I'm so excited, I don't even know where to start. Yesterday, Meg went in for her week 12 sonogram and for the CVS. I'll get to the CVS in more detail below, but let me tell you that Meg saw the babies moving around for the first time! In fact, they were so active that Dr. Gallagher, our OB/MFM who is completely awesome by the way, had a hard time actually trying to take a picture of Baby B and get an accurate heart rate measurement. I think he had the same issues with Baby C, but apparently it was Baby B that took the medal for being the most elusive.
Just to recap, Babies A and B are the identicals and are sharing the same sac, and Baby C is resting his/her butt on top of his/her siblings.
I didn't get to actually see the babies moving personally, but listening to Meg and Dr. Gallagher share what they saw put an ear-to-ear smile on my face as I was imagining what they were describing. "Wait a second," I'm sure you're saying to yourself right now. "Jeremy is in Chicago and Meghan is in DC. Why does it sound like Jeremy was actually participating in this appointment?"
Oh, the joy of modern technology. If there's a tech dork inside of you, you'll love this. Dr. Gallagher and some other like-minded doctors are beginning to take advantage of a secure, HIPAA-compliant, high-res, low-latency, voice, video, and image sharing technology to be able to treat remote patients (or remote patient family members in my case), as well as participate in the diagnosis of patients in the field, and for consulting with other doctors in more remote locations who don't have specialists available.
"Can't Skype do that?" you say. Well, not like this. Large corporations can pay to have advance videoconferencing solutions that cost hundreds of thousands of dollars so their execs don't have to fly all over, but every small healthcare practices can't afford it...until now. They can securely share images like MRIs and have multiple doctors in different locations all participate in a diagnosis--securely. In my case, I got to see and talk to Meg and Dr. Gallagher on one part of the screen while looking through his shared desktop at all of the sonogram images they captured. I did this in the parking lot of one of my customers, right before I walked into my meeting, on my mac, using the built-in webcam and my 3G connection right after Dr. Gallagher sent me a note on Gchat to let me know they were ready to begin. How cool is that!
The short of it is that all of the babies are doing wonderful! Baby A and Baby C are measuring where they should be--12 weeks and 4 days. Baby B is taking his/her own time and growing at his/her own pace at 12 weeks and 1 day, but still at exactly the same pace as his/her brothers/sisters. The heart rates are all perfect and the NT measurement from the nuchal scan are all within range. The full results of the CVS won't be back for two weeks, but we should find out, definitively, the genders of each of the babies by this Friday. I have to say that waiting until Friday reminds me of being a kid waiting for Christmas morning. The last time I was this excited was the night before my wedding.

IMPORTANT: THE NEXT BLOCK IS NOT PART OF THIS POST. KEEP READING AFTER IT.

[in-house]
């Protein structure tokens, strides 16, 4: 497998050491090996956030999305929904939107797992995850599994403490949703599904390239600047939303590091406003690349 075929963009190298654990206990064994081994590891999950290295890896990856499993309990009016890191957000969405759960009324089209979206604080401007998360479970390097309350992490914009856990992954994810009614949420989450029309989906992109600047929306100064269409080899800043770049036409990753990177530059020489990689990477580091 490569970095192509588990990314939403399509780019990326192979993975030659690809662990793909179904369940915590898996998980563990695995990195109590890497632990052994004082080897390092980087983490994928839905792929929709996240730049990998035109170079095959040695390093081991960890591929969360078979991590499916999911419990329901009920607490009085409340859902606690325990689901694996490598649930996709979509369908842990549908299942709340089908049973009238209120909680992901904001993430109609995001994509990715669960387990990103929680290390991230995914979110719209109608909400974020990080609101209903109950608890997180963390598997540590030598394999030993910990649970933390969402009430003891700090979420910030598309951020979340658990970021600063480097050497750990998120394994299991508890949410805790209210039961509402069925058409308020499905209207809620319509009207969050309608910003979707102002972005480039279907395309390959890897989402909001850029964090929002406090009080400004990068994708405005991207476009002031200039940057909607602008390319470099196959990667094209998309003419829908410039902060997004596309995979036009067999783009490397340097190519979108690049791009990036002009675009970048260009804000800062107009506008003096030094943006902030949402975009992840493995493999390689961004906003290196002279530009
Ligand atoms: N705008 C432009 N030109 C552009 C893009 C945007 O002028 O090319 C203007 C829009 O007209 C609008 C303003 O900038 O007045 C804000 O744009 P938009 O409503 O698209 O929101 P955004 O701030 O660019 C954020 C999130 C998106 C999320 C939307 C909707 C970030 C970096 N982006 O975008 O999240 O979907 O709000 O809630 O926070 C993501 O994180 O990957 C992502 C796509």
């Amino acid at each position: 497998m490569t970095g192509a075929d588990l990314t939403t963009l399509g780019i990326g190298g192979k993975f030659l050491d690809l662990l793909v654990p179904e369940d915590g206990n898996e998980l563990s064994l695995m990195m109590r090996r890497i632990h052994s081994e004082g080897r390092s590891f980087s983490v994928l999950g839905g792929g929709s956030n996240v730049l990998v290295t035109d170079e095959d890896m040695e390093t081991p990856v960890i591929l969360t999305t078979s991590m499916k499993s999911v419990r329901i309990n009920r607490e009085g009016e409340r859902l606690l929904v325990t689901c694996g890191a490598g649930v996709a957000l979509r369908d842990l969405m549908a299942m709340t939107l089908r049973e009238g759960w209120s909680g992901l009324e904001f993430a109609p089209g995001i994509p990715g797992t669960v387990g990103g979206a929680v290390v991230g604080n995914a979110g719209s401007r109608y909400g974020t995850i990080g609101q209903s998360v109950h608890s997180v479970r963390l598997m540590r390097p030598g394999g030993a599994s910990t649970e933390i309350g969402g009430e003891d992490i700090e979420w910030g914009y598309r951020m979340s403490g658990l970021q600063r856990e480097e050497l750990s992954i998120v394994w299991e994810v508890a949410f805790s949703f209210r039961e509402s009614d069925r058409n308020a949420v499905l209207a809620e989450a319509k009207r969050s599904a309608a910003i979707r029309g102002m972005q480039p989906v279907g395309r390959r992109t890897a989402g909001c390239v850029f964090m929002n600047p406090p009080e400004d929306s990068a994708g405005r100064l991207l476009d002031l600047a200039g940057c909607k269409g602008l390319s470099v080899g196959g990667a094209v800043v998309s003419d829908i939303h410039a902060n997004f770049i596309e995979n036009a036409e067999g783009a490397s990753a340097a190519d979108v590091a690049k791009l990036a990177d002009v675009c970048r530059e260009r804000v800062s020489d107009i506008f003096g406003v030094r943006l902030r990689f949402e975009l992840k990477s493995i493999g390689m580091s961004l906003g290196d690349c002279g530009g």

Before I get into the details of the CVS, here are three new pics of our growing babies. Keep reading if you have an interest in medical procedures or if you're expecting triplets, too, and want to know more about possible voluntary procedures.
I'm going to make my crow's feet worse if I keep looking at these because all I can do is smile each and every time I think about the fact that these are our babies :)
A CVS (Chorionic Villus Sampling) is a prenatal diagnostic test that can usually be performed between 10.5 and 13.5 weeks. The primary goal is to detect chromosome abnormalities. Most people are somewhat familiar with amniocentesis, but they differ in a couple of ways.
One way they differ is that you can perform the CVS earlier than amniocentesis, which allows doctors to make recommendations on the pregnancy if they find anything that could put all of the babies, or the mother, at risk. It's especially important in high-order multiple births. They also differ in that a CVS is used to collect a sample of the chorionic villi, which are tissues that later become the placenta, where amniocentesis is used to collect amniotic fluid, or the birth water. Therefore, the cells from the chorionic villi most often reflect the fetal chromosomal pattern, as well as any metabolic characteristics and DNA patterns.
Meg didn't necessarily fit the profile for performing a CVS, but we wanted to know if any of our babies were at risk. Plus, personally, I really wanted to know the sex of the babies now instead of waiting a couple more months! Really though, we wanted to know sooner rather than later if we were going to need to make any tough decisions and we decided it was worth the risk of performing the procedure. Yes, there is a risk in any procedure like this, but it appears to be similar to amniocentesis. In the end, the decision was ours.
The procedure is an out-patient procedure where the doctor uses a sonogram for guidance. He/she then decides whether to use a transabdominal (through the abdomen) or transcervical (through the cervix) method. In Meg's case, they had to do both to be able to reach both sacs. She said that they numbed her belly for part of it and that it wasn't really painful during the procedure, but that she did feel pretty uncomfortable that evening. Bed rest isn't necessarily a requirement after the procedure, but they definitely want her to limit her physical activity for the next several days.
If you have any specific questions about the procedure, ask it in the comments and I'll get Meg to respond since she was there :)
The next sonogram is in two weeks. I can't wait!